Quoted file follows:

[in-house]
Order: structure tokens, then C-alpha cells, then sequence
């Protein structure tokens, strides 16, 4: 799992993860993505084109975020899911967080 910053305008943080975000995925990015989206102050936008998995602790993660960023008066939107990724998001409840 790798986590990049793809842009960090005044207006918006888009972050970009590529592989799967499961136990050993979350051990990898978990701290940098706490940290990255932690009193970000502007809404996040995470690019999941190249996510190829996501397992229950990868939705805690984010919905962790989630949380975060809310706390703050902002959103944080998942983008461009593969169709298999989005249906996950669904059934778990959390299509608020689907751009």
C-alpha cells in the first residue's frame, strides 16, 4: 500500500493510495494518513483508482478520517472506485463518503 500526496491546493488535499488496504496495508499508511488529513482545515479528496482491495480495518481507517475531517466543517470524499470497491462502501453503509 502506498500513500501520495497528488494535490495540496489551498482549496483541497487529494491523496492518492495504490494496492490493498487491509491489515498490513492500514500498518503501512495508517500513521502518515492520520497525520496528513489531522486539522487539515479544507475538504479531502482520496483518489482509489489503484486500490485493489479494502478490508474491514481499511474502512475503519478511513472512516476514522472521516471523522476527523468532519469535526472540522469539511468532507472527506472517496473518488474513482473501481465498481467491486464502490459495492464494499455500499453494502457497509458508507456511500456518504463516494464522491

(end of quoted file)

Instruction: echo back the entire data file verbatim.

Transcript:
[in-house]
Order: structure tokens, then C-alpha cells, then sequence
């Protein structure tokens, strides 16, 4: 799992993860993505084109975020899911967080 910053305008943080975000995925990015989206102050936008998995602790993660960023008066939107990724998001409840 790798986590990049793809842009960090005044207006918006888009972050970009590529592989799967499961136990050993979350051990990898978990701290940098706490940290990255932690009193970000502007809404996040995470690019999941190249996510190829996501397992229950990868939705805690984010919905962790989630949380975060809310706390703050902002959103944080998942983008461009593969169709298999989005249906996950669904059934778990959390299509608020689907751009």
C-alpha cells in the first residue's frame, strides 16, 4: 500500500493510495494518513483508482478520517472506485463518503 500526496491546493488535499488496504496495508499508511488529513482545515479528496482491495480495518481507517475531517466543517470524499470497491462502501453503509 502506498500513500501520495497528488494535490495540496489551498482549496483541497487529494491523496492518492495504490494496492490493498487491509491489515498490513492500514500498518503501512495508517500513521502518515492520520497525520496528513489531522486539522487539515479544507475538504479531502482520496483518489482509489489503484486500490485493489479494502478490508474491514481499511474502512475503519478511513472512516476514522472521516471523522476527523468532519469535526472540522469539511468532507472527506472517496473518488474513482473501481465498481467491486464502490459495492464494499455500499453494502457497509458508507456511500456518504463516494464522491